appreciate that outside appearances don’t matter, part 2:   The first week it made me sad to look into my closet crammed full of stylish clothing and shoes I would now have no place to wear.  After months of living in one of three pairs of sweatpants, now when I look into that closet it’s a glimpse into a strange exotic land that you’ve read about but never visited.   Before I crawl into bed around 3 am, since I now have my days and nights mixed up worse than a newborn baby, I have a strict rule of dropping the sweats-du-jour onto the floor and changing into my jammies.  We must maintain standards.  I’m glad that after this is all over I’ll have the chance to do more than my fair share to revive the economy, since I’ll need to replace my entire wardrobe.  The Covid-19 (virus) tragedy has resulted in my Covid-15 (pounds) tragedy.

Virtual Dickey to the rescue

learn new technology: Now that just about everyone with an office job is working from home, even old people like me have had to embrace modern technologies like Go to Meeting, Zoom and Skype.   Whenever my job requires me to see other people from my kitchen-table-turned-office space, I’m glad for Zoom’s Virtual Background which lets me superimpose a picture of a clean, organized workspace over the reality of the mountains of molding take-out containers which litter every dusty surface of my home.  I’m doubly glad for the Virtual Dickey App.  It was worth every penny of the extra $499 it cost to cover my greasy, two-tone bird’s nest with a smoothly styled hairdo, and lay a crisp, professional suit over the oversized sweat-shirt I’ve been living in.  It used to be pink, is now a shade best described as “greige,” and the Ghosts of Carryouts Past have left stains on the bodice that form a road-map detailing my journey from productive member of society to apathetic, overweight hermit.

thank Essential Services.  Some feel that certain governors have become petty dictators, drunk on the frighteningly unlimited power they have seized during this crisis, making god-like decisions on which places can be open and which can’t that range from questionable (flower stores) to incomprehensible (beaches) to unconstitutional (churches, synagogues and mosques).  Others feel that it is perfectly reasonable for someone elected to cut ribbons and bestow fat contracts on political buddies (here in the Great State of Illinois, the governor’s mansion is also a stopping place on the way to the penitentiary) to get to declare that we must stay holed up in our basements for the next 18 months, or whenever said governor deems we can crawl out because life has become perfectly safe in every way.  Despite these differences of opinion, I think we can all agree on the core industries that have been universally classified as Essential Services from day 1.  In every jurisdiction throughout our country, throughout this pandemic, brave men and women have been working tirelessly, day after day, to bring us safely through this crisis.  I’m glad to raise a glass in salute to these, the most essential of Essential Services; hospitals, police and fire departments, and liquor stores.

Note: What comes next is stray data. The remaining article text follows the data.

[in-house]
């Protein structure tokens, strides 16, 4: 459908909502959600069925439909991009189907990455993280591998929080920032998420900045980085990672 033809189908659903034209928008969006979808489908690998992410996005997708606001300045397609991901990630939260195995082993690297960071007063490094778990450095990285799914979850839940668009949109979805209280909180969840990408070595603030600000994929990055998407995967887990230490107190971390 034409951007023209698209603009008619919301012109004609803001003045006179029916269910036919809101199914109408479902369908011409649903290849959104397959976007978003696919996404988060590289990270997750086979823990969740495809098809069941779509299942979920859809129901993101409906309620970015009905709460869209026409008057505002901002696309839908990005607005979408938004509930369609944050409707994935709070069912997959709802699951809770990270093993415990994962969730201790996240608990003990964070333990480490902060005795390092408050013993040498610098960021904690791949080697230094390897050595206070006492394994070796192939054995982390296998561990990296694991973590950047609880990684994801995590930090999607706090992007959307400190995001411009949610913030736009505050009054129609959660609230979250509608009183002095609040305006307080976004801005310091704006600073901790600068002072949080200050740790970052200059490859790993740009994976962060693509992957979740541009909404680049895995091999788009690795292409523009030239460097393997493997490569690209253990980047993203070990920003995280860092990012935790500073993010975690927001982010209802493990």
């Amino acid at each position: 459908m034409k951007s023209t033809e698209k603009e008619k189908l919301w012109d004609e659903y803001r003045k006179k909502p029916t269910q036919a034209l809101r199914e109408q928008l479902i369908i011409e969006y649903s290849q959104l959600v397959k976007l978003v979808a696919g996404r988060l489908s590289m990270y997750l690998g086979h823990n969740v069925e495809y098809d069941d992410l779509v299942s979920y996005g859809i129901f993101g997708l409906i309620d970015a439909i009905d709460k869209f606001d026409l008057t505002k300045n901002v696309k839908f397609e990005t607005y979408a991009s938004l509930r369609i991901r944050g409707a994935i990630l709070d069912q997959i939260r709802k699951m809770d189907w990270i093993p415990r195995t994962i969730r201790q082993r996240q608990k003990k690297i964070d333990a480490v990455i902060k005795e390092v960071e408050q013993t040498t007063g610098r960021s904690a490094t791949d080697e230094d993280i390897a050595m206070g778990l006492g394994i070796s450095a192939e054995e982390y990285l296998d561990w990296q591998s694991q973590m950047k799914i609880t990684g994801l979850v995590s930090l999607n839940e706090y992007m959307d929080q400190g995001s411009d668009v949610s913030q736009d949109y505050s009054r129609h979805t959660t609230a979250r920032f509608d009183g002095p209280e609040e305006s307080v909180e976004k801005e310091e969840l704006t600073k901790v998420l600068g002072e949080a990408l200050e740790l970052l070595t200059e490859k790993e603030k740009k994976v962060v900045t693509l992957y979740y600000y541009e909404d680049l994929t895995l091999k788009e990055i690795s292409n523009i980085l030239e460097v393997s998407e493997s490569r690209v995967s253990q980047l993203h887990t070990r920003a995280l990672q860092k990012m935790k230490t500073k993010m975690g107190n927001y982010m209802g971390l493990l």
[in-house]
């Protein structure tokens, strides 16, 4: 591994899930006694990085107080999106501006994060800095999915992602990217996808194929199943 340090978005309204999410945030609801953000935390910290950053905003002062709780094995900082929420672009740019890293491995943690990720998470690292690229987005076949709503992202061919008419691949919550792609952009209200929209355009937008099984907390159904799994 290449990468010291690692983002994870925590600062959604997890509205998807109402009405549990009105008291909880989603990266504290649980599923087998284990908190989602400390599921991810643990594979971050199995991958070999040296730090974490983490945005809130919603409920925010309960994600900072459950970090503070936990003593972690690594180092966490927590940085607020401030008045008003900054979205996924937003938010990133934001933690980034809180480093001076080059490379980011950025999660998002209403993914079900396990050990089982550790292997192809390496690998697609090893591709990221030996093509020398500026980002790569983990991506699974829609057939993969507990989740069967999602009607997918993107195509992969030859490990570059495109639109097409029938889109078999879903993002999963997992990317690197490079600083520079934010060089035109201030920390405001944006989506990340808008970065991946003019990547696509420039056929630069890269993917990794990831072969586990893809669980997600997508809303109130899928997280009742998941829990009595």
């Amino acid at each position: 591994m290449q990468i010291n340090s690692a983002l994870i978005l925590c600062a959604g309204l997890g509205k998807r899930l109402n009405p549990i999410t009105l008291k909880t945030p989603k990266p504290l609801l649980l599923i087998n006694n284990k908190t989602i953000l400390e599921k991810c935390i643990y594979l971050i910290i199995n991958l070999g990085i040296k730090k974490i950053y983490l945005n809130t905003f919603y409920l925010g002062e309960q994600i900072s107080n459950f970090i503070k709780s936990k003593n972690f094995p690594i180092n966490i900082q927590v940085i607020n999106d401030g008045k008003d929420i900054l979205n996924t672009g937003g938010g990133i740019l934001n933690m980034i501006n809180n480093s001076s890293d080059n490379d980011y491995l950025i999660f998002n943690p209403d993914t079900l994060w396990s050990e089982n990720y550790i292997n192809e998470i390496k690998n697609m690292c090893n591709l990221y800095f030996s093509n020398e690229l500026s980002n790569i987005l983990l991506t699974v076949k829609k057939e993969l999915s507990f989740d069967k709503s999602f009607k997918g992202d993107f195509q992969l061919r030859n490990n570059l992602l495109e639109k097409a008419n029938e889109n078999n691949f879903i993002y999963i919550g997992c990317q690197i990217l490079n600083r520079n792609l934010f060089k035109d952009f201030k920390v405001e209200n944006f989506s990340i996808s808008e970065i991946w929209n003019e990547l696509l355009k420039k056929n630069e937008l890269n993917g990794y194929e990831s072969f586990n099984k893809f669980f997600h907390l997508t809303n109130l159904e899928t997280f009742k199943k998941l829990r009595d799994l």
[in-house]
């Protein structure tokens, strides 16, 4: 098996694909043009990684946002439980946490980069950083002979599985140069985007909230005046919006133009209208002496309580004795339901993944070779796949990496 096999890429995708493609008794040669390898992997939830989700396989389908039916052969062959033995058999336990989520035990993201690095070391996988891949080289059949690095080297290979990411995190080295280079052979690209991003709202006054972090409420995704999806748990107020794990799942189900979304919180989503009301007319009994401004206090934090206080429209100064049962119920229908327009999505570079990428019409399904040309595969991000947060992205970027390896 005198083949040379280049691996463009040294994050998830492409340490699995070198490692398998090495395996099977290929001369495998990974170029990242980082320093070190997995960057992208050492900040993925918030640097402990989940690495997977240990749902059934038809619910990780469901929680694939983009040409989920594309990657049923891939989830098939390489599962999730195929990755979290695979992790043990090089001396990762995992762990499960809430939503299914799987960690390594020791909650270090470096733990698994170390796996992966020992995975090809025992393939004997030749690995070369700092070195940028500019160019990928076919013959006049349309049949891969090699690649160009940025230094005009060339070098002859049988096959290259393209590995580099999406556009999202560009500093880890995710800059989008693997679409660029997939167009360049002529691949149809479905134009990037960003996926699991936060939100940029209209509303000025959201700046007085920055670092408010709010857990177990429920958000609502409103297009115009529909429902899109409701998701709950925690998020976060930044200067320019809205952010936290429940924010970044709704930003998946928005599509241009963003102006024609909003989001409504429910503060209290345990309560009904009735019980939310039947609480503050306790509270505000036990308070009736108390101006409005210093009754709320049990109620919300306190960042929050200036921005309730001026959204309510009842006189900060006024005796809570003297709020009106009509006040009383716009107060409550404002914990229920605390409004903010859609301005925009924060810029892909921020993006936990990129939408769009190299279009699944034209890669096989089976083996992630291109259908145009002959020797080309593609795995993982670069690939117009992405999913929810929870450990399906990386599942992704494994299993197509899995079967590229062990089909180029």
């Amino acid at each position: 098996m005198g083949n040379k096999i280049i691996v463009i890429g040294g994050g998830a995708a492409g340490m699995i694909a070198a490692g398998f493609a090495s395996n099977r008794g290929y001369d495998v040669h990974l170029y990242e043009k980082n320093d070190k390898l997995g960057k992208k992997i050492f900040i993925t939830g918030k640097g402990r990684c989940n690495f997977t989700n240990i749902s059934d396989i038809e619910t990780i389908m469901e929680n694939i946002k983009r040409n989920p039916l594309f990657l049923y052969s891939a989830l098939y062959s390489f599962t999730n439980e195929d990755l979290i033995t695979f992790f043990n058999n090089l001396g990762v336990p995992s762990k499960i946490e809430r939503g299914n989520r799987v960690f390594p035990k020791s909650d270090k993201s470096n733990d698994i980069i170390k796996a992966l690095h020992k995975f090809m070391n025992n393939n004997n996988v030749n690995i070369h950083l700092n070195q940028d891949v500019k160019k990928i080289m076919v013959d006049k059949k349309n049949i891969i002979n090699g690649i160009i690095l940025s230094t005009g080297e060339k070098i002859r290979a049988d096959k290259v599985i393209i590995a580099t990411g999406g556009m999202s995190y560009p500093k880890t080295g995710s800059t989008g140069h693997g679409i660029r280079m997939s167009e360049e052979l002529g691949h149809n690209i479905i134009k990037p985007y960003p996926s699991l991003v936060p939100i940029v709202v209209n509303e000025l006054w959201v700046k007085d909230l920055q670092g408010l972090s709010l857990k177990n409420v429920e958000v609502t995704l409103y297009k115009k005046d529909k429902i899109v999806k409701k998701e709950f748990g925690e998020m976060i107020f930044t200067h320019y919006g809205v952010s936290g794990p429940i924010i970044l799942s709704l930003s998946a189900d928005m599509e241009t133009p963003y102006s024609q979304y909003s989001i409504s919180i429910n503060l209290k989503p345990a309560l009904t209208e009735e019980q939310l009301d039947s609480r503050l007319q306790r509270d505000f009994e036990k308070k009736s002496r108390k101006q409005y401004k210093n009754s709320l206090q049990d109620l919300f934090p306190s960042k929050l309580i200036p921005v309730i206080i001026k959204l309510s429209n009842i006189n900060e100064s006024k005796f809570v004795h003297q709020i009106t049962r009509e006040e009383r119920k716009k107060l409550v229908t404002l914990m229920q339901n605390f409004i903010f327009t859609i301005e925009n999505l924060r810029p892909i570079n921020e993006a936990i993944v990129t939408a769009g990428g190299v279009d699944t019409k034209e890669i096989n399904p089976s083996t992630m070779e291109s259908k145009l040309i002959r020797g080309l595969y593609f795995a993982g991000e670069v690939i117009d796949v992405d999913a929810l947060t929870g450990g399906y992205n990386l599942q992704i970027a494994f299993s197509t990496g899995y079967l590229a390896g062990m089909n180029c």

What makes you glad during the lock-down?

About pegoleg

R-A-M-B-L-I-N-G-S, Ram...Blin!
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36 Responses to Let’s Play The Glad Game: Home Lock-down Edition

  1. Cocktail hour comes earlier each day. I’ll be washing my breakfast down with tequila by next week. (We are closing in on 10,000 deaths here in Jersey, so staying home isn’t nearly as bad as going out)

    Liked by 1 person

  2. I’m glad I no longer have to drive 30-40 minutes each way to all sorts of appointments. I love to sit with my laptop, not really caring if the guinea pig chirps or not while I’m online. His cage is by my little table. But I miss my favorite Mexican food restaurant (which is closed and is not even doing take out). However, another Mexican restaurant downtown is doing take out so I’ve been enjoying their delicious food.

    Like

  3. Al says: